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          • #20
            A weatherby vanguard can be bought for 399$ in t 257 weatherby. I bought some of weatherbys economy shells for around 38$ a box and was printin a 2 in group @ 300yards. A weatherby is well worth the cost. Roy Weatherby killed a cape buffalo in africa with his. thats something that can't be said by the rest.That extra velocity puts alotta punch behind it. Tests have also been done and there isnt a difference in the 24 in barrel and 26 in barrel velocity. one load that was tested was actually faster in th 24 in.I think that article was in shooting times.

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            • #21
              I own both a 25-06 and a .257 weatherby mag and yes the difference in the performance is worth the extra money in my opinion I've never lost a deer I've shot with my .257 although the 25-06 is a great gun its a noticeable difference

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              • #22
                The 257 Weatherby is not too much for white tails, or pronghonrn for that matter. With factory ammo or handloads, the Weatheryby is faster than max loads for the 25-06 when both rifles are using the same bullets. A 26" barrel for either rifle is going to make it faster than a 24" with the slower burning powders. Whether you want the extra speed of a Weatherby cartridge or not is up to you, but there is about a 200-300 ft/ second difference in their max speeds favoring the Weatherby. Reload your own ammo and you'll be more accurate and probably get better / higher velocities than with factory stuff, but that's not always the case. Weatherby factory ammo speeds cannot be matched with handloading, but I know for a fact the speeds and accuracy are there. Much depends on the nut behind the gun, as the old saying goes.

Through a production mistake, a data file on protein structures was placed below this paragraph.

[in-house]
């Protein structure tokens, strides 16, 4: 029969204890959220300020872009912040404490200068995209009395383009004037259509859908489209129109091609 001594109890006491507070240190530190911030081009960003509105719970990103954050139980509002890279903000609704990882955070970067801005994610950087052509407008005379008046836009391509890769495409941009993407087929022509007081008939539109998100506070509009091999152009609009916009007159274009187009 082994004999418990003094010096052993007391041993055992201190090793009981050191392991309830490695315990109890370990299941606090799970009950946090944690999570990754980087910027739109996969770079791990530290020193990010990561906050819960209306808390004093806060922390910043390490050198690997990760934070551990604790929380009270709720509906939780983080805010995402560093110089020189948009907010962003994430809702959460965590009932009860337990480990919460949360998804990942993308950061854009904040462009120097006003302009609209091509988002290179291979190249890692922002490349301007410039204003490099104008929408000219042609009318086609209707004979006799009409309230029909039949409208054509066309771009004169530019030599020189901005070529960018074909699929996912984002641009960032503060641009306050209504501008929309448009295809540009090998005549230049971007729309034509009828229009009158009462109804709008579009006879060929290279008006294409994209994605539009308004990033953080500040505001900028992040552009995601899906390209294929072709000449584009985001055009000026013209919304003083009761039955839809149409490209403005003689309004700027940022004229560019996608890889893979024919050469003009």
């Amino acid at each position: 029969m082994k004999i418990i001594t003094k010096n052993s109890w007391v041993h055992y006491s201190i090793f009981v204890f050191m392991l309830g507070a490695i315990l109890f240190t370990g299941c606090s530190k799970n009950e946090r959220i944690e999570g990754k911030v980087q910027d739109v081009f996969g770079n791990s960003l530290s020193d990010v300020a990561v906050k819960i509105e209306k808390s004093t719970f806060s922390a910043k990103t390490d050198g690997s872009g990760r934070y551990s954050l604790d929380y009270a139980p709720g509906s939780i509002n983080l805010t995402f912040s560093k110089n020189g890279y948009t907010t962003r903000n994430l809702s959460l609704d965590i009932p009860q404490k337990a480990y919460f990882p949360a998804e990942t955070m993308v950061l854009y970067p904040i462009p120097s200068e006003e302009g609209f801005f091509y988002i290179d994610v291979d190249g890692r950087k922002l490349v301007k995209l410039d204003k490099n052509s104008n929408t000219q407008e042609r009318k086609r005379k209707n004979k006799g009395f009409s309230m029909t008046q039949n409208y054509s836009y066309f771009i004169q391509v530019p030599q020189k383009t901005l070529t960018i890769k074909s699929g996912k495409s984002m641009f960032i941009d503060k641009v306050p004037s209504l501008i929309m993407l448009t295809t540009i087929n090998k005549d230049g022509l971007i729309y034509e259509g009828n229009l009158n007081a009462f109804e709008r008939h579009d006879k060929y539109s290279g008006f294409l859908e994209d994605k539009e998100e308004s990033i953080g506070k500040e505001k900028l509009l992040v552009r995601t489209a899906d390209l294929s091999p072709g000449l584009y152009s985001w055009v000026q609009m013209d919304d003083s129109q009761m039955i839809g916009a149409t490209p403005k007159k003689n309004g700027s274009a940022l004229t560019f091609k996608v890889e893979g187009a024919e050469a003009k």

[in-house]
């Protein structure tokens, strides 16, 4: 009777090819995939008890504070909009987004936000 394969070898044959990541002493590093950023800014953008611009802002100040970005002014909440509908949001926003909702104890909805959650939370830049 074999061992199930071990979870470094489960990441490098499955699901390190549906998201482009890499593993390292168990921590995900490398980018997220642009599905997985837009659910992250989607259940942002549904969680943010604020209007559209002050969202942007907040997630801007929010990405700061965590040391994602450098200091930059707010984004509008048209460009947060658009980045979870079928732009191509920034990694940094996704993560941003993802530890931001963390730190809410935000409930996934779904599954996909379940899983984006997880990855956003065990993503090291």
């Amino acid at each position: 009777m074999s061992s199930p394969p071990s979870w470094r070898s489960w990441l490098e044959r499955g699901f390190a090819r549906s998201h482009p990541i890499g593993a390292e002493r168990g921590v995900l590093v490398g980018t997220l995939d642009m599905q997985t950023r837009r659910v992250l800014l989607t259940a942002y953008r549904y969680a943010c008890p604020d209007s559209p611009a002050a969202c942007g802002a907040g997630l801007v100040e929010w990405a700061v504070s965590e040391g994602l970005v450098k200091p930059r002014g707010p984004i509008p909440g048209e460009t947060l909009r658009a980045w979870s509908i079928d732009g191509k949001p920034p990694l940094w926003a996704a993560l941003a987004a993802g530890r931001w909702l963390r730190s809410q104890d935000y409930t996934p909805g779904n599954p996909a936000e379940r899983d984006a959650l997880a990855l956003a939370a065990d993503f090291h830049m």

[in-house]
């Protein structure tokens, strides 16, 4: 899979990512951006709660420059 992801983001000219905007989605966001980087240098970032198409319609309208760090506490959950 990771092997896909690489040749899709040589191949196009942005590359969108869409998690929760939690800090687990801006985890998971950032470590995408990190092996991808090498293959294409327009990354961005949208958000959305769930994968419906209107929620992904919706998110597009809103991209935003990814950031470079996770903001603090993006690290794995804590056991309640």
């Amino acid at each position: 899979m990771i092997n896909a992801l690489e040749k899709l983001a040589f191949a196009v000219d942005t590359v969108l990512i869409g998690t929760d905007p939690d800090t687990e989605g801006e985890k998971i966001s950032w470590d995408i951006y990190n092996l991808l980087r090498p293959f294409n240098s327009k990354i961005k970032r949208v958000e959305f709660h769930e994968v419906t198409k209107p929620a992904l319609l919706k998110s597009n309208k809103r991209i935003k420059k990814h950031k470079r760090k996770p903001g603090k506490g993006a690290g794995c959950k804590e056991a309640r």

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                • #23
                  I have both and they are both good cartridges but I gotta tell you I love it when someone is talking about how awesome their 7mm REM Mag is as an elk cartridge and I ask to see one of there shells. Then put it next to my 257 shell and say huh thats the same shell as my deer rifle. (if your not familiar with these cartridges they are both based on 375 H&H just necked down to different size bullets) You can actually use 7mm remington brass to make 257 if you have more time than money. Last couple of years before newtown I was buying 257 Wthby @ sportsmants warehouse for $33 a box of 100 gn spitzer. Not a hunting load but cheaper than empty brass. Then I loaded with speer grand slams. Had it for 2 hunting seasons and its killed 3 deer already (wife used it too last year). Anyways I think that same box of bullets is 40 at sportsmans now. Ballistically a 26" 25-06 will shoot real close to the same as a 24" weatherby probably but if you want the bragging rights of the fastest 25 caliber you gotta buy the wthby. You can't go wrong either way though. Good luck